As Jon Bryant pointed out in an article called “Game of Life” (in France Magazine, original date unknown but probably July 2010) —
Nicknames used to be a big thing in boules. In most provençal villages, there would be a man known as Le Pendule (presumably for his regular arm swing) or Le Vieux (presumably as he’s been playing longer than anyone can remember) who was undefeated for over a decade and is still talked about by the locals.
Armand Vidal, who has written a dictionary of boule terms, laments the loss of the nickname. He writes that in the final of the Provençal tournament in 1909, all six men carried an official nickname — there was Le Blond, Petit Paul, Parpelet, Le Mecanicien. By 1931, only three of the six finalists had a recognizable sobriquet, and by 1976 only one finalist — so-called Bambi — was so distinguished.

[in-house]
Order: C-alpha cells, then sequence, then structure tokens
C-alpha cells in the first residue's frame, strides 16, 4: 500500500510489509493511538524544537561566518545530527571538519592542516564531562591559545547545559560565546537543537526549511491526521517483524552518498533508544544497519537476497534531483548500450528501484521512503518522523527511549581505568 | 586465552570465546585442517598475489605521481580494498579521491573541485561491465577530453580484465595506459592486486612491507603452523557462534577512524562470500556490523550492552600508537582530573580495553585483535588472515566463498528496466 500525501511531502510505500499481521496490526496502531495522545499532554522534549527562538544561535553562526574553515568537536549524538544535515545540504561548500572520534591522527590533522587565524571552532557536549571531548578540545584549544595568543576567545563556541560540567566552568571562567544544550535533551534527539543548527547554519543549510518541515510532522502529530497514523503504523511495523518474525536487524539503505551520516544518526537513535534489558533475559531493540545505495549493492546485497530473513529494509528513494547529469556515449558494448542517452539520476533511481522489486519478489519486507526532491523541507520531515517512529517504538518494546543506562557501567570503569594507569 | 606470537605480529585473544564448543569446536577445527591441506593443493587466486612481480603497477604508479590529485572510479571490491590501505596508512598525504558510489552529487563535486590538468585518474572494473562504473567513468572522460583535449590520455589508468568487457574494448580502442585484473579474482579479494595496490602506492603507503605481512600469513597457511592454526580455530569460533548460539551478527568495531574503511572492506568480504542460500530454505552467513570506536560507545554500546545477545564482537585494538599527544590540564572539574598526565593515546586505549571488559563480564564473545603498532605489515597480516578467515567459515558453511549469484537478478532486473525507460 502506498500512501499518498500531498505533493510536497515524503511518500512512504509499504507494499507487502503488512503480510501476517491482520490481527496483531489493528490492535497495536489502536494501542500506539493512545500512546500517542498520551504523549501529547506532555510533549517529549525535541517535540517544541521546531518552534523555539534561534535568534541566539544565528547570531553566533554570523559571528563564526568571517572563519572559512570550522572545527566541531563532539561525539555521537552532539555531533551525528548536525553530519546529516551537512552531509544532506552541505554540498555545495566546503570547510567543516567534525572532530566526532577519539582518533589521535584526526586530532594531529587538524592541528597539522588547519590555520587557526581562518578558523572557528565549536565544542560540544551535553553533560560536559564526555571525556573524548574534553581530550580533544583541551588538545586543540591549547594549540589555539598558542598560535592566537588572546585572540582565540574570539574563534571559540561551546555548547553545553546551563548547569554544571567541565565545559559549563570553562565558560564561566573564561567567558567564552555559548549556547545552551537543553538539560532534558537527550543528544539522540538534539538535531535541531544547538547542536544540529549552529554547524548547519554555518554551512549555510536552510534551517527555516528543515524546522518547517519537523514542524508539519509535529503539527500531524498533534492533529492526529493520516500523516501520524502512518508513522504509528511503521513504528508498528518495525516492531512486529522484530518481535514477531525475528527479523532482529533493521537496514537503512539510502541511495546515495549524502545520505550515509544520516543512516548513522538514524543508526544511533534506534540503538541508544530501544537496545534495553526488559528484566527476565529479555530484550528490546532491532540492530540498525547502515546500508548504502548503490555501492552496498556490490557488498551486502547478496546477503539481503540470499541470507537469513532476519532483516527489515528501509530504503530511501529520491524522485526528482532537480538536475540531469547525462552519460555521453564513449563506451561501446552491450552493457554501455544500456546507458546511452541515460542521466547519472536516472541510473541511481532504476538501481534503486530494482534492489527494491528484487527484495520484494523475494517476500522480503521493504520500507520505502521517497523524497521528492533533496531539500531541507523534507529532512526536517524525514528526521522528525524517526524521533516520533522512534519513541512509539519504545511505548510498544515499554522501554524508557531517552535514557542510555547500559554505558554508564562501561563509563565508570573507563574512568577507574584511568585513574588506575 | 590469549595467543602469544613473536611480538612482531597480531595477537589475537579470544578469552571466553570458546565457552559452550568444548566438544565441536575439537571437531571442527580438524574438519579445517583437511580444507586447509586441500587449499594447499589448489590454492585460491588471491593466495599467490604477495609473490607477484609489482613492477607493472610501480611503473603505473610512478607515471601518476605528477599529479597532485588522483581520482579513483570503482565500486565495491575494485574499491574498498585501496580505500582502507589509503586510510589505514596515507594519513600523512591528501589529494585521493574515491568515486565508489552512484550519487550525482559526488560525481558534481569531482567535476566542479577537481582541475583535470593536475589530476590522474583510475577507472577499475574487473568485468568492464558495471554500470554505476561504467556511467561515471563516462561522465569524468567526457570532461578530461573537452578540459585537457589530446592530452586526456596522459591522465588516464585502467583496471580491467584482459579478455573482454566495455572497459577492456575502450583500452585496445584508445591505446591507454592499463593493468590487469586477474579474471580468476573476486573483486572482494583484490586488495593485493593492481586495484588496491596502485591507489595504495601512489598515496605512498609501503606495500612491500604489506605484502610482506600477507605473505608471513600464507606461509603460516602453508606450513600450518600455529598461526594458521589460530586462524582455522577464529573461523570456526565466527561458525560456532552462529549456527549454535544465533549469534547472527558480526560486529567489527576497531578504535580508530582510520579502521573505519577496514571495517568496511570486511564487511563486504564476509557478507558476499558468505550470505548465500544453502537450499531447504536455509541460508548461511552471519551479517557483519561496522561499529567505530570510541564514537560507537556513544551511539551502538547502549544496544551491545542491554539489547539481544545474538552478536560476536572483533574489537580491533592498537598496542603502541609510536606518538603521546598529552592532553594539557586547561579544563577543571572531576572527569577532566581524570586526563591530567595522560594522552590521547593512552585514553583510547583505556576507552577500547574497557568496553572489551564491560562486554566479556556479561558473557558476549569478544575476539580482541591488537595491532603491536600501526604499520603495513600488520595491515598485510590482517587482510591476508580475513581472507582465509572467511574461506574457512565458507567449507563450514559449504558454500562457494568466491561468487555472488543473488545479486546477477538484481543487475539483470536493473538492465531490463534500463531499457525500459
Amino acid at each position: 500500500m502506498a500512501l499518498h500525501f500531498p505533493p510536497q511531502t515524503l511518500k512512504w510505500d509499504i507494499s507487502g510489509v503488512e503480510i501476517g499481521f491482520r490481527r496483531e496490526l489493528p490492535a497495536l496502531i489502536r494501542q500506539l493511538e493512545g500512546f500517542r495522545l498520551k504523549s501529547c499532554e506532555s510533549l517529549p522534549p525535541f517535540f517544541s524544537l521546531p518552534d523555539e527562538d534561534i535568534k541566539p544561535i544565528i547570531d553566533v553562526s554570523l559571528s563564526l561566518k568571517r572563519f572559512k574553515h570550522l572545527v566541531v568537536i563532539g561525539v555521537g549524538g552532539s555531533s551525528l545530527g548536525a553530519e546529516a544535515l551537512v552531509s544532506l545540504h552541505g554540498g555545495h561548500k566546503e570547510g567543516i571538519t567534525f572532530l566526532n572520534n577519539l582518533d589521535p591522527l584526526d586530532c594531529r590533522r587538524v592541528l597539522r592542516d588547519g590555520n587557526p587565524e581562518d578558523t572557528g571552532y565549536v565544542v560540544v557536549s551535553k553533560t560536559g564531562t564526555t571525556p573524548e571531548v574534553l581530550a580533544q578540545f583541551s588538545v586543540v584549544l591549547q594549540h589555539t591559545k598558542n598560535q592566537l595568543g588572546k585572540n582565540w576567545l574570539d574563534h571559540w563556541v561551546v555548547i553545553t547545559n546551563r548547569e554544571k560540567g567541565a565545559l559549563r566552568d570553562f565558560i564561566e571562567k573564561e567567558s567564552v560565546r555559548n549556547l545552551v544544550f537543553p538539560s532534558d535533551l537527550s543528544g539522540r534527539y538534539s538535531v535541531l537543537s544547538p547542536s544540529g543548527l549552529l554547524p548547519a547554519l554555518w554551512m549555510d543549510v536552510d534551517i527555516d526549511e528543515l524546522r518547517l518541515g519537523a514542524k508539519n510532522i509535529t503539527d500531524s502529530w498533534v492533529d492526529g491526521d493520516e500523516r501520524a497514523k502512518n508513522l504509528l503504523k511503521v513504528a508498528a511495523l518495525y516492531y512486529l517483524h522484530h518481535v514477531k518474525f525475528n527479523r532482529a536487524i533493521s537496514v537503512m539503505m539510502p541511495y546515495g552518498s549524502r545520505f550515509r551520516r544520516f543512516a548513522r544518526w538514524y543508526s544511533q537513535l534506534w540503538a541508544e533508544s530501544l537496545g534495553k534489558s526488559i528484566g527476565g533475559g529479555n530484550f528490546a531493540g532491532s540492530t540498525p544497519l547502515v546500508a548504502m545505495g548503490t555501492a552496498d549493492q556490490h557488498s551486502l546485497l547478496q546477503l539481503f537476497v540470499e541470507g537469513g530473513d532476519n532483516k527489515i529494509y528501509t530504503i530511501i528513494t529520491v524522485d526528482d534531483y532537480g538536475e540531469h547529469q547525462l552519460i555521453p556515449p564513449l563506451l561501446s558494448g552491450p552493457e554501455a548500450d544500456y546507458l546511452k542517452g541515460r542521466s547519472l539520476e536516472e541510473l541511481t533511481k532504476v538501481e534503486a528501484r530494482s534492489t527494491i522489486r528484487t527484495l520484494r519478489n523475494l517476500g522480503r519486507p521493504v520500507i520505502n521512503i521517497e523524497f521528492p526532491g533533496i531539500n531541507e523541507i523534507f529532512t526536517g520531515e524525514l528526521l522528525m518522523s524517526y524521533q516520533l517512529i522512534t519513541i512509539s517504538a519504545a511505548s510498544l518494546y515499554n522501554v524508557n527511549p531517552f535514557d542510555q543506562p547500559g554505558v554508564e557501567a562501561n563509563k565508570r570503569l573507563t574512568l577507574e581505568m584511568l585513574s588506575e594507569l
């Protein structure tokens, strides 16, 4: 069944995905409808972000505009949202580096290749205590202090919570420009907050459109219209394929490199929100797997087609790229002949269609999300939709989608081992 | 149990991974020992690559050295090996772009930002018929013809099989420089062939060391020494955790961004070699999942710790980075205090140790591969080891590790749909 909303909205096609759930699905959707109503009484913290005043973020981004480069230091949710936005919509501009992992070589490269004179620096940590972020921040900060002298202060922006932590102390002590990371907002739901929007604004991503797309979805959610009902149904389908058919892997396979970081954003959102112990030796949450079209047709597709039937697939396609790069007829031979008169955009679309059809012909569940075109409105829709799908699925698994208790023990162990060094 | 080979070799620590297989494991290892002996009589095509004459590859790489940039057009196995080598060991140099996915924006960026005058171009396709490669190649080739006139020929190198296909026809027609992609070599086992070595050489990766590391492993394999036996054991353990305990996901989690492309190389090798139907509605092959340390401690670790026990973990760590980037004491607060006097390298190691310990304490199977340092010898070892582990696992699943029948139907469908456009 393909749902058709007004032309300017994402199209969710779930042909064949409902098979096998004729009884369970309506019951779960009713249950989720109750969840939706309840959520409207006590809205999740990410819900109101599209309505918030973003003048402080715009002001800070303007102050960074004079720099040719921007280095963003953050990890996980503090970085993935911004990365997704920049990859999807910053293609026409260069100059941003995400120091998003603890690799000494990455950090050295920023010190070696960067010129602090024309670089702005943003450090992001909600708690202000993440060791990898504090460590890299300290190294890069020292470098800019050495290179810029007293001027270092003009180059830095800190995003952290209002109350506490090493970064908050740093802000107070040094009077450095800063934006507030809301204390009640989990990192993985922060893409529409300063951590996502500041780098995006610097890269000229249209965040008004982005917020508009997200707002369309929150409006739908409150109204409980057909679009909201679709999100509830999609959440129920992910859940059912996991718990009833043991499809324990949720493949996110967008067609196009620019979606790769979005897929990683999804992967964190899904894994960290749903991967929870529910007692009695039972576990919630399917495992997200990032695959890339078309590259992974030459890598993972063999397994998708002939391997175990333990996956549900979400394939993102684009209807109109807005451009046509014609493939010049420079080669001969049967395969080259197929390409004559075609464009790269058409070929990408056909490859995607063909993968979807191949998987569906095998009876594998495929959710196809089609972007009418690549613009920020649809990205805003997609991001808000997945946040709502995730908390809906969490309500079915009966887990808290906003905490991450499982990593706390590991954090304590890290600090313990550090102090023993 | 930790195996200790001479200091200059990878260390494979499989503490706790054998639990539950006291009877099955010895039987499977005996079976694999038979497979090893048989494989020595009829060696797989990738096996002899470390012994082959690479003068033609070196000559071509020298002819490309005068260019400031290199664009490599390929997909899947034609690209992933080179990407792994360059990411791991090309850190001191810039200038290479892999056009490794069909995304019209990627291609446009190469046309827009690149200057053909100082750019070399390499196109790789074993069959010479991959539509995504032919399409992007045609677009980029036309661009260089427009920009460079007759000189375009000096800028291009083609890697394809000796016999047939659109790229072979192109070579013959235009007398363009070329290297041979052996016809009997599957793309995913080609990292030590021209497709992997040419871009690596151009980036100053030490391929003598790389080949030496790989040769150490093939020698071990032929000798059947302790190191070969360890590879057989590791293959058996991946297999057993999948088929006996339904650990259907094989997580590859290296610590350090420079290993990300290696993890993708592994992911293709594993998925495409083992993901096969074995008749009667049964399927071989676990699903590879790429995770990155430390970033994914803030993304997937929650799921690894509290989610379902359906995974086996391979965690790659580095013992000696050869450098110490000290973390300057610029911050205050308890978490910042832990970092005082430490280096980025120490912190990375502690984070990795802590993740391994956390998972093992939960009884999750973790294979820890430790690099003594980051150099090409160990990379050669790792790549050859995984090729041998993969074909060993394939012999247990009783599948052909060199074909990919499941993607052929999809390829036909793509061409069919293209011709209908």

Is the game getting more serious? Is too much money involved? Has the pace of life changed so much that there’s no impetus to label someone as anything but their own surname?
Vidal’s book is Dictionnaire du jeu de boules: Tel qu’on le parle en Provence (Jeanne Laffitte, 1999) — toutes les expressions provençales du jeu de boules (boule provençale et pétanque), avec un index.
For more information about nicknames, see this and the last few pages of this.
If you enjoyed this post, you might enjoy some of our other history posts.